Each Friday, RPS highlights five popular news stories from the world of training professionals. Visit our blog each week to see which stories were trending amongst your industry peers.
Chief Learning Officer
For Leaders, Improv Training Is No Laughing Matter
By Frank Kalman
Improvisation, or “improv,” isn’t just for laughs. As is turns out, hidden beneath the sketches seen on popular shows like Saturday Night Live or Chicago’s famous Second City are skills leaders and business executives could use, especially in today’s frenetic business environment. That’s why business schools at esteemed institutions such as Duke, MIT and UCLA have all made investments in improv training. It’s not that executives these days need to be funny or able to act — although some might argue it couldn’t hurt — but the skills used in improv are rooted in communication, influence, engagement, listening, relationship building and awareness.
Harvard Business Review
The Future of Talent is in Clusters
By Dave Aron
An effective team is a powerful thing. Many of us have participated on teams where the members complement each other, trust each other and find ways of working that are not only effective, but also enjoyable. For teams like this, performance is typically much higher than might be expected of the sum of individuals. And yet while teams often are where the real work gets done, most businesses don’t value or manage them well. But what if there was another way? One in which organizations capitalize on the inherent value of a well-functioning team? One where the organization evolves its management style to let teams self-manage to preserve their culture and value?
Hierarchy Kills Innovation
By Andy Boynton
There was a time in our organizational past when hierarchies worked well enough. During the heydays of heavy industry, firms operated like machines. Their mission was to crank out products, as uniformly, efficiently, and prolifically as possible. Today, businesses have to operate like brains, not like machines. They need to be fast, flexible, and adaptive, all of which require a robust flow of ideas. In this article, Boynton explains the trick producers of television dramas and comedies use to neutralize hierarchy and yield exceptional ideas.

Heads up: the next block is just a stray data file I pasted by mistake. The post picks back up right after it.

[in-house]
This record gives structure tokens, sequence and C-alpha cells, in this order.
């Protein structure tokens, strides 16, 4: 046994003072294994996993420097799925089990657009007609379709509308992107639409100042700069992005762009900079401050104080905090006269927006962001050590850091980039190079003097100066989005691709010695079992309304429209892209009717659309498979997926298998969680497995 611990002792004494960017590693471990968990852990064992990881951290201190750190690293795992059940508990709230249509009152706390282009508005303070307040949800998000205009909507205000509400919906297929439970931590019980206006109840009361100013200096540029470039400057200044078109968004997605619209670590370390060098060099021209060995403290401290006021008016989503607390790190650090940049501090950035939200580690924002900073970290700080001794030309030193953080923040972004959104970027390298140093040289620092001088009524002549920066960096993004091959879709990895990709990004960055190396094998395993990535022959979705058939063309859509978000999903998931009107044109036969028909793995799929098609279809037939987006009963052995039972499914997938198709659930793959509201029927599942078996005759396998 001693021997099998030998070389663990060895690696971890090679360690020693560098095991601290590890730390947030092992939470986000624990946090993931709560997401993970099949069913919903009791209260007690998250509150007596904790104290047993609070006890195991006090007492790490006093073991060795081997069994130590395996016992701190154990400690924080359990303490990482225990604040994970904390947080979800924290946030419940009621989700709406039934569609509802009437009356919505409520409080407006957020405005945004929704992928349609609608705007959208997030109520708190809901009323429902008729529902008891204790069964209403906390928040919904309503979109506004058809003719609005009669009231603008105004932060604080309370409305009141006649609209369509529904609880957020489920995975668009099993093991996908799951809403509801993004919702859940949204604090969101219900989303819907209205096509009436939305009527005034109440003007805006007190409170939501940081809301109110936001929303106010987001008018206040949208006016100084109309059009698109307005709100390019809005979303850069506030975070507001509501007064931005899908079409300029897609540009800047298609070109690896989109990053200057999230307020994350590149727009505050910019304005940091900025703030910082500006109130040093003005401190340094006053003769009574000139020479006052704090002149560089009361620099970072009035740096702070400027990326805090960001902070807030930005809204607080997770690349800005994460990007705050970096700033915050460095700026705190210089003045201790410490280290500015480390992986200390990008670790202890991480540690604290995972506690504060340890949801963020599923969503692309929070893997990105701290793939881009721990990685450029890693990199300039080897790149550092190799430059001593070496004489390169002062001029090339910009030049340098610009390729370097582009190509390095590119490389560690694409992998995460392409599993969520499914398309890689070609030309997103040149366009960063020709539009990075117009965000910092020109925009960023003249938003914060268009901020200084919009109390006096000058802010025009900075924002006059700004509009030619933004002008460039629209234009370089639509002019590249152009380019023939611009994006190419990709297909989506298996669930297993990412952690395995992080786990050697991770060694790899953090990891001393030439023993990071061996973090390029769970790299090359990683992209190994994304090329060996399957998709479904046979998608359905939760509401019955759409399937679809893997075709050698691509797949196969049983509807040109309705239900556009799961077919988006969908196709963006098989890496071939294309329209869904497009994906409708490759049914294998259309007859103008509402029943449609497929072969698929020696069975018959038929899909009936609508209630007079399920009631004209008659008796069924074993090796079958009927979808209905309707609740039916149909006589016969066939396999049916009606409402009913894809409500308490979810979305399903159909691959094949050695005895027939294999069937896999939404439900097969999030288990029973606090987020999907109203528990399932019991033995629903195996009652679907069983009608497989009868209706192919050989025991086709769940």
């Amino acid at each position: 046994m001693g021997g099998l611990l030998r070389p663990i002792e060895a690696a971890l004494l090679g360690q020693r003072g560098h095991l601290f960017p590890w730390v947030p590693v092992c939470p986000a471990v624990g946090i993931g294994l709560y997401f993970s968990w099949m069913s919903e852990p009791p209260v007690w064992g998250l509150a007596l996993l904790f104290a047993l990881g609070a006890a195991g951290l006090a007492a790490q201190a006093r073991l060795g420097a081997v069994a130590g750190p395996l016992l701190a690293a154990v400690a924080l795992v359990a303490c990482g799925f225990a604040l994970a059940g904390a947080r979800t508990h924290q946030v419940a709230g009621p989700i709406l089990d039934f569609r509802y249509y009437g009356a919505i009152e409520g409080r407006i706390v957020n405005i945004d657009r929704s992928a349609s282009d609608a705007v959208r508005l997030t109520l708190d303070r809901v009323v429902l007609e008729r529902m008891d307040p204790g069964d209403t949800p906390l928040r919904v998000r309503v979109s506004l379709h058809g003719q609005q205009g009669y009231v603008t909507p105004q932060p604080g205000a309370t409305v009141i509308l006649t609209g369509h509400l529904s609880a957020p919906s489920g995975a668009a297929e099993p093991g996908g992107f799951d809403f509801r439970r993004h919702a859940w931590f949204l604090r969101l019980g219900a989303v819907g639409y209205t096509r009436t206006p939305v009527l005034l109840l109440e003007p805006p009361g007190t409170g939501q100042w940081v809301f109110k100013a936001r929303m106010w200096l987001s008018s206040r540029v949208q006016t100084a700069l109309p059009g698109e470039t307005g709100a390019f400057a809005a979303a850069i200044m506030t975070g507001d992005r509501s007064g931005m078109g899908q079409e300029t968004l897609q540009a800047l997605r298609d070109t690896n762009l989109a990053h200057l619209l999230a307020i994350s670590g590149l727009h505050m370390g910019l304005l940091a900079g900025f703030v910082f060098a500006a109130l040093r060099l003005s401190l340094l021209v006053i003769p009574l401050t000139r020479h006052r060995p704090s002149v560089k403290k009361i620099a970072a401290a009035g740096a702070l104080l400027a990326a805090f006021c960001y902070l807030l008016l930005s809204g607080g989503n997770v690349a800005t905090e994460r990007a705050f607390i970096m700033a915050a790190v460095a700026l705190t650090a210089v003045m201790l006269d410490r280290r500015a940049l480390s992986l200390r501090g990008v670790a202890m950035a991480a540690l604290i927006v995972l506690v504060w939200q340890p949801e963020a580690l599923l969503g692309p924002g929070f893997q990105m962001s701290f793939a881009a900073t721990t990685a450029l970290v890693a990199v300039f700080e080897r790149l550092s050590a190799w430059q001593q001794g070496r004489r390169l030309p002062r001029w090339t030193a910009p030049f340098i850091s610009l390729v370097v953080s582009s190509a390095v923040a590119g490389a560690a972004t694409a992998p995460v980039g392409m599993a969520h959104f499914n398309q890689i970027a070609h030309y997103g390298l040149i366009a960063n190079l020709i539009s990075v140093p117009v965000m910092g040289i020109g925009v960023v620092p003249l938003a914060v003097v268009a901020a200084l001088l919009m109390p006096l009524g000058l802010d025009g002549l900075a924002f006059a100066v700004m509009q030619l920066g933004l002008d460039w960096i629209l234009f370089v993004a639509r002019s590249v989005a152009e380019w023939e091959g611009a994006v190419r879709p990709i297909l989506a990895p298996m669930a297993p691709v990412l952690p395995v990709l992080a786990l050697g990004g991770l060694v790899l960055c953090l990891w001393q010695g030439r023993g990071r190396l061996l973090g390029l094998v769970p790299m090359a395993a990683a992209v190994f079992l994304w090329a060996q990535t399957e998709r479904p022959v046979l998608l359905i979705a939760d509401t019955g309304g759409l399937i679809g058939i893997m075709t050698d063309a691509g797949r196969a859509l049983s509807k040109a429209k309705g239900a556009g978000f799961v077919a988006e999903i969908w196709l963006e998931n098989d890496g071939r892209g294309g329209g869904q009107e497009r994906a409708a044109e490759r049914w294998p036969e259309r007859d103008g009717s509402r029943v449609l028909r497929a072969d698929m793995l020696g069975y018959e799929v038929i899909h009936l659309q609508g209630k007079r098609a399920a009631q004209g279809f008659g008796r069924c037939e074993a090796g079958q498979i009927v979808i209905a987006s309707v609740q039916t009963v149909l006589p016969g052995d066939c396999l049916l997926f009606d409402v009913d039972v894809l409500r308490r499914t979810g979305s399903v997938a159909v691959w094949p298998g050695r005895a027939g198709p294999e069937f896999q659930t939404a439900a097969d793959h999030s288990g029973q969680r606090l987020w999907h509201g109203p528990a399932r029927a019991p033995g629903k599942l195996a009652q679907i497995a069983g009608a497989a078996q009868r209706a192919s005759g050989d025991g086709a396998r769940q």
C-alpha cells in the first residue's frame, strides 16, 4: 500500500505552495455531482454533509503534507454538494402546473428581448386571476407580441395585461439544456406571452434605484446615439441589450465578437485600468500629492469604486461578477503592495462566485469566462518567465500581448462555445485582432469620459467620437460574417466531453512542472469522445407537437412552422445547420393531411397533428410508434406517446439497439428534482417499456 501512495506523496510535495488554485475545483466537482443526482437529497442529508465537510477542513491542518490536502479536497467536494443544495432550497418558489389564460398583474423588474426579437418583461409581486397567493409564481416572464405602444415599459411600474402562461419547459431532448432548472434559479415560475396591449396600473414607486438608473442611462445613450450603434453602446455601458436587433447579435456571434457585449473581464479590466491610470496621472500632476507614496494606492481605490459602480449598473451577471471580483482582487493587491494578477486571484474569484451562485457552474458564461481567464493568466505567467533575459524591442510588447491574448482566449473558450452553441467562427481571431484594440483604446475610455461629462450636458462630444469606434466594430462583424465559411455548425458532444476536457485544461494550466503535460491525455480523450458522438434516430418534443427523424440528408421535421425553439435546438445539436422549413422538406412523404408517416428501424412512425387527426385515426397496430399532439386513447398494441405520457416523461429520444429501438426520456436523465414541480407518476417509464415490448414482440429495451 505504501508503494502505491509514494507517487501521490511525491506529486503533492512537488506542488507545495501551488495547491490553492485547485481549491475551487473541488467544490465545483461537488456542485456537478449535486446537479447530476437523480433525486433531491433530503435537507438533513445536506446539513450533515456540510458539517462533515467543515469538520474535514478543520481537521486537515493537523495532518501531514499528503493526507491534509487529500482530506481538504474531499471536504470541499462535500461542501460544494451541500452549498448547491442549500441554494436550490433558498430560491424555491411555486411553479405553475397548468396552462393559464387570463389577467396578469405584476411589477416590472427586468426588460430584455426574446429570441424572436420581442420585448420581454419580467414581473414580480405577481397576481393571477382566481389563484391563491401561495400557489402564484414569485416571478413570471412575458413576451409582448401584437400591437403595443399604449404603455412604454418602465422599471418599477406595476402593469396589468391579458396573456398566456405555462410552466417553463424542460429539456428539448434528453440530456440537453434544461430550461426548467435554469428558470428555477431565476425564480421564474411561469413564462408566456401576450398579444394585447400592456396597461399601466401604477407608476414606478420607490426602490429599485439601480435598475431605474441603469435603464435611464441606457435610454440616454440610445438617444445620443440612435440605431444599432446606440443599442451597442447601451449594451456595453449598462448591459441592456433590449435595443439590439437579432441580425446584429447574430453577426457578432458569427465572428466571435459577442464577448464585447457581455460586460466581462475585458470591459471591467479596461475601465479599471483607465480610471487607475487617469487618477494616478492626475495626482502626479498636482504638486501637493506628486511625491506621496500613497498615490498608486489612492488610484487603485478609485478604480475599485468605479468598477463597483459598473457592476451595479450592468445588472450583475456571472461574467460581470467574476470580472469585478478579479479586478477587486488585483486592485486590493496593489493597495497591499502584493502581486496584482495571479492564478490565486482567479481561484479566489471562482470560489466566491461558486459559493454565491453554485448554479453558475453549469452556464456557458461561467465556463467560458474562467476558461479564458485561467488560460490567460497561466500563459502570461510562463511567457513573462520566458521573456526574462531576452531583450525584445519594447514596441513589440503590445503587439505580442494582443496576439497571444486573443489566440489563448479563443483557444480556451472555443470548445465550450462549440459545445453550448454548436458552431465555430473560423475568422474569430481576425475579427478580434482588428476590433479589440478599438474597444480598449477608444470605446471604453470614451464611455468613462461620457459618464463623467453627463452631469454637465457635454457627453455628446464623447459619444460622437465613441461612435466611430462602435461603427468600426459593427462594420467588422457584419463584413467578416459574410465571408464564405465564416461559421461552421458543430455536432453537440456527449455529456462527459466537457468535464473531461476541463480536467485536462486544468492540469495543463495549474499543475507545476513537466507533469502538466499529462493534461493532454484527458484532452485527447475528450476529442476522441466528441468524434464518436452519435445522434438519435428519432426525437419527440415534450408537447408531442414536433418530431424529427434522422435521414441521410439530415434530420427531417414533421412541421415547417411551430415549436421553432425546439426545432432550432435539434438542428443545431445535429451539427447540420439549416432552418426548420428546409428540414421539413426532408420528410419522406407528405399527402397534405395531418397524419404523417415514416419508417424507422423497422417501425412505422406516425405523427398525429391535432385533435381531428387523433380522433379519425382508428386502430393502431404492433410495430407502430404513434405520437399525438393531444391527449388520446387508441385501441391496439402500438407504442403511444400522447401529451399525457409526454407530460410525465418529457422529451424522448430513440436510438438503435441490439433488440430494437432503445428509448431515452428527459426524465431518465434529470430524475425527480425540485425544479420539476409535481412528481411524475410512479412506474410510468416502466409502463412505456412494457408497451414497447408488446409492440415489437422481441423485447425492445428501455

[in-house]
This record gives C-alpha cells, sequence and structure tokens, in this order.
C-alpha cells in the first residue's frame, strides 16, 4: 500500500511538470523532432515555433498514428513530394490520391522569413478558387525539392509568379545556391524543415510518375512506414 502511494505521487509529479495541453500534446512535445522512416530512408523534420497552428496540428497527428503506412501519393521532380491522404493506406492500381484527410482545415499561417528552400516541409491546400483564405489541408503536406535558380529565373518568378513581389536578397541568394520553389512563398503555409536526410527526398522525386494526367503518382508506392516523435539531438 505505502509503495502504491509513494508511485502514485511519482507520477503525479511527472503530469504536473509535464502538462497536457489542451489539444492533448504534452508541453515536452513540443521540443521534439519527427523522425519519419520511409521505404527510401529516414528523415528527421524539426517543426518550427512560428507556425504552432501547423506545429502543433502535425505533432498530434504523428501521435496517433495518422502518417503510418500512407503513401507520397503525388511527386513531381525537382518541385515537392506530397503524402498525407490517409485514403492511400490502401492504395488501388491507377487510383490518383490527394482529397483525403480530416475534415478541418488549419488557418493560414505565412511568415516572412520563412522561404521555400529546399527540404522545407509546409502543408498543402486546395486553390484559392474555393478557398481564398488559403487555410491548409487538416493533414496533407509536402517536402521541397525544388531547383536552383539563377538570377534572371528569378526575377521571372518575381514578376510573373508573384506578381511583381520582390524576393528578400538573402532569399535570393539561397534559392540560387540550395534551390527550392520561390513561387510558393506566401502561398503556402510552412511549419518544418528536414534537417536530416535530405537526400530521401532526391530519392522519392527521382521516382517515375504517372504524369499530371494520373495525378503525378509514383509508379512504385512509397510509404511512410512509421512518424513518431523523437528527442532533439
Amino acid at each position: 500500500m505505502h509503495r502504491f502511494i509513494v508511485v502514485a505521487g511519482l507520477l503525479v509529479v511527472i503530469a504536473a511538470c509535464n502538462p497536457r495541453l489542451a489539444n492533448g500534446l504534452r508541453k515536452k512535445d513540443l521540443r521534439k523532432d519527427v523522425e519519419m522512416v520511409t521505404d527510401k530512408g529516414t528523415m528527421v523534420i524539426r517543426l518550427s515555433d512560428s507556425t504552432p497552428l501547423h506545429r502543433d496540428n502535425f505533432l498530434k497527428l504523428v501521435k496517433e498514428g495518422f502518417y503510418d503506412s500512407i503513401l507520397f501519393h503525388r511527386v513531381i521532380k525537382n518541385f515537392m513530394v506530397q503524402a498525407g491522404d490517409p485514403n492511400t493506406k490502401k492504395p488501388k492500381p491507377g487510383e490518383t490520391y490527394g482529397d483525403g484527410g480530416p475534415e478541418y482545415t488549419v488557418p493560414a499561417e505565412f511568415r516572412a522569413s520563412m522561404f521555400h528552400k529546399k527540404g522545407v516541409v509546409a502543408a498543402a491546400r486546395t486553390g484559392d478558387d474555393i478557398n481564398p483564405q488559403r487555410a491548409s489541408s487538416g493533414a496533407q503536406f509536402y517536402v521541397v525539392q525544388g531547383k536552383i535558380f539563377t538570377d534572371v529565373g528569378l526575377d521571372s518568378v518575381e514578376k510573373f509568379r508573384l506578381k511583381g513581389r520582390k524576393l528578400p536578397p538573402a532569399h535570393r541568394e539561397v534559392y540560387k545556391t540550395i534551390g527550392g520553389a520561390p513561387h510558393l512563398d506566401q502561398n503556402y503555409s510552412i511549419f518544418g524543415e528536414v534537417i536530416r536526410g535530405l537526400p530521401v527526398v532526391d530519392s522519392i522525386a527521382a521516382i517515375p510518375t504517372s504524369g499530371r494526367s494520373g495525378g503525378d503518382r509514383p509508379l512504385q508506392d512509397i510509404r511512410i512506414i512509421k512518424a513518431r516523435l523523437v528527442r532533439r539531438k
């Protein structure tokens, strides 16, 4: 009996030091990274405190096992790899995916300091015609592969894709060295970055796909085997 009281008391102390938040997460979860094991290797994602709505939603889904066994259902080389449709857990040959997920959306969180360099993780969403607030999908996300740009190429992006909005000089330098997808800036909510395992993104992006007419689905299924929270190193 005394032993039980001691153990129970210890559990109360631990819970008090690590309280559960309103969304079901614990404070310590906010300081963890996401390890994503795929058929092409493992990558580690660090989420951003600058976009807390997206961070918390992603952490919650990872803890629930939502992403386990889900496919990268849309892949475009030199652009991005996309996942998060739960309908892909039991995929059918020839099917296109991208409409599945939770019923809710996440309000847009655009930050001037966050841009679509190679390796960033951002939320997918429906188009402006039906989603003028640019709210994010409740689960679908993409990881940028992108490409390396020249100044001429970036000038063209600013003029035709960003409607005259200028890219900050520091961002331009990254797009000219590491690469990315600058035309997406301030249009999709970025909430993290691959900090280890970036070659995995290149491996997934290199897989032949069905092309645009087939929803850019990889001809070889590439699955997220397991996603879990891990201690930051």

The Wall Street Journal
How To Create a Culture of Candor
Adapted from “The Wall Street Journal Guide to Management” by Alan Murray
There are no silver bullets in the field of management, but insisting on candor comes as close to being an all-purpose problem-solver as any idea yet encountered. It’s vital for managers to insist on candor at all times, as well as to reach out and solicit intelligence from as many different people as possible. Accept, and even welcome, troubling information when it’s delivered, and praise those with the courage to surface unpleasant news.
The 5 Subtle Signs of Workplace Fear and Stress—And How To Manage Them
By David Peck
Leaders and managers should assume fear and stress are alive and well in their workplace. It’s critical for them to ferret it out, rather than let it fester or wait for it to flare up. An observant leader can actively reduce the toxic side effects of fear and stress among their team more than they know. For starters, take notice of issues being tolerated for too long, and observe the “yes to everything syndrome,” the common people-pleasing reaction to stress. Furthermore, be wary of “all good news” as you monitor what’s happening on your team.